If I had to mention one thing that McLaren changed that pointed toward this situation the most it would be the team abandoning their 3 tier under chassis turning vanes during pre season testing and replacing them with single element vanes under the nose. The vanes are used to enforce the Y250 region (The area under the nose, 125mm either side of the centreline) and help to set up the airflow to both the Splitter and the frontal region of the Sidepod.
By not only going to a less complex design but also moving the element forward it was an admission that something wasn’t working as first predicted. Although I have mentioned this throughout my ramblings on twitter, my own blog and such like I was vindicated when McLaren returned to the more complex vanes whilst testing the newer (2012 construction) Pirelli tyres at the Young Drivers Test.
Of course this wasn’t the only change made, with the team needing to rectify the potential losses they expected to gain by the enlarged surface area of the Sidepods undercut. The re-introduction of Vortex Generators on top of the Sidepod and a re-design of the Sidepods downwash to the exhaust were needed to make the Sidepod operate over a wider speed range and maximise the downforce being generated.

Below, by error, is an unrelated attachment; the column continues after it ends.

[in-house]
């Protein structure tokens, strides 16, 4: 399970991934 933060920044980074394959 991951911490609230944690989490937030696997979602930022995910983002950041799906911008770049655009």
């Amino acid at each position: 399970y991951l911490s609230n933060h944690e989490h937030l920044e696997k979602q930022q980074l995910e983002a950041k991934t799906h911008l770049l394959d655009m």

Furthermore, many people (including myself, albeit perhaps not so vocally) were dismissive about McLaren’s Front Wing ethos with the team still only running a relatively basic 3 tiered flap arrangement. The deltoid shaped wings that are en vogue in F1 today of course create downforce but also serve the purpose of creating more complex flow structures to manage tyre wake.
An F1 car requires balance and so adding more front downforce requires more rear downforce, the older generation front wing was more than capable of creating the required force but doesn’t create the same level of vortices you would see from the likes of a Red Bull front wing.
Even though McLaren seemingly buckled to the pressure from the media and their fans to follow the deltoid route they haven’t fully embraced it with the Front Wing still only using 3 tiers.
Adding additional tiers to the outer portion of the wing like their rivals would require a new ethos and a rethink about how their Endplate is constructed too. The team currently allow airflow to migrate inbound from the Endplate side aiding in the Wings ability to generate downforce in Yaw whilst the others teams increase the number of tiers to do this job and allow airflow to migrate outbound of the Endplate.